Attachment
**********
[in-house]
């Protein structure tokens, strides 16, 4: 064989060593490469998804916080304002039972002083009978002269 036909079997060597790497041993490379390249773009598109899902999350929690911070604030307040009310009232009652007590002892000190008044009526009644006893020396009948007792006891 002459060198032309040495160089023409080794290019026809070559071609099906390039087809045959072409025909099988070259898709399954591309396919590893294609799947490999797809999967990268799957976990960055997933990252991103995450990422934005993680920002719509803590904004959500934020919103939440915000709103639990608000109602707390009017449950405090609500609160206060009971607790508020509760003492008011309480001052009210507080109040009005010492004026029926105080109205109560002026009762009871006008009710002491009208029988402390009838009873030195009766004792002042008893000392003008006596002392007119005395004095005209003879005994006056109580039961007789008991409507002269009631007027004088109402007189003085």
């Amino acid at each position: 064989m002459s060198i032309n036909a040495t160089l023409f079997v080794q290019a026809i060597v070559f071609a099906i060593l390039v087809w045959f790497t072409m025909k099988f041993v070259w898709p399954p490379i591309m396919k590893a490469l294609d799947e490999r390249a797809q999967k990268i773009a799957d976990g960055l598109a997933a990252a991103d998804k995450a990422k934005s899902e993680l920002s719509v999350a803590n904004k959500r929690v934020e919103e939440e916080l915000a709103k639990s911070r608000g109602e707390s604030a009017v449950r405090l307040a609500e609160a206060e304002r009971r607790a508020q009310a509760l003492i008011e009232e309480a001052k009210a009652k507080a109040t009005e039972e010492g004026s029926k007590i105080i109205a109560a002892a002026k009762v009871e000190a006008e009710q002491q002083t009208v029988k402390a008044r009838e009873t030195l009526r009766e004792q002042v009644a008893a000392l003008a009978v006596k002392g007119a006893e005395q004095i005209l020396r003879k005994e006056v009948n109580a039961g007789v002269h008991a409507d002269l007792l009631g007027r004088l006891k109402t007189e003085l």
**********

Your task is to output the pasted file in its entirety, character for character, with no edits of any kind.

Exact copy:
[in-house]
């Protein structure tokens, strides 16, 4: 064989060593490469998804916080304002039972002083009978002269 036909079997060597790497041993490379390249773009598109899902999350929690911070604030307040009310009232009652007590002892000190008044009526009644006893020396009948007792006891 002459060198032309040495160089023409080794290019026809070559071609099906390039087809045959072409025909099988070259898709399954591309396919590893294609799947490999797809999967990268799957976990960055997933990252991103995450990422934005993680920002719509803590904004959500934020919103939440915000709103639990608000109602707390009017449950405090609500609160206060009971607790508020509760003492008011309480001052009210507080109040009005010492004026029926105080109205109560002026009762009871006008009710002491009208029988402390009838009873030195009766004792002042008893000392003008006596002392007119005395004095005209003879005994006056109580039961007789008991409507002269009631007027004088109402007189003085």
């Amino acid at each position: 064989m002459s060198i032309n036909a040495t160089l023409f079997v080794q290019a026809i060597v070559f071609a099906i060593l390039v087809w045959f790497t072409m025909k099988f041993v070259w898709p399954p490379i591309m396919k590893a490469l294609d799947e490999r390249a797809q999967k990268i773009a799957d976990g960055l598109a997933a990252a991103d998804k995450a990422k934005s899902e993680l920002s719509v999350a803590n904004k959500r929690v934020e919103e939440e916080l915000a709103k639990s911070r608000g109602e707390s604030a009017v449950r405090l307040a609500e609160a206060e304002r009971r607790a508020q009310a509760l003492i008011e009232e309480a001052k009210a009652k507080a109040t009005e039972e010492g004026s029926k007590i105080i109205a109560a002892a002026k009762v009871e000190a006008e009710q002491q002083t009208v029988k402390a008044r009838e009873t030195l009526r009766e004792q002042v009644a008893a000392l003008a009978v006596k002392g007119a006893e005395q004095i005209l020396r003879k005994e006056v009948n109580a039961g007789v002269h008991a409507d002269l007792l009631g007027r004088l006891k109402t007189e003085l």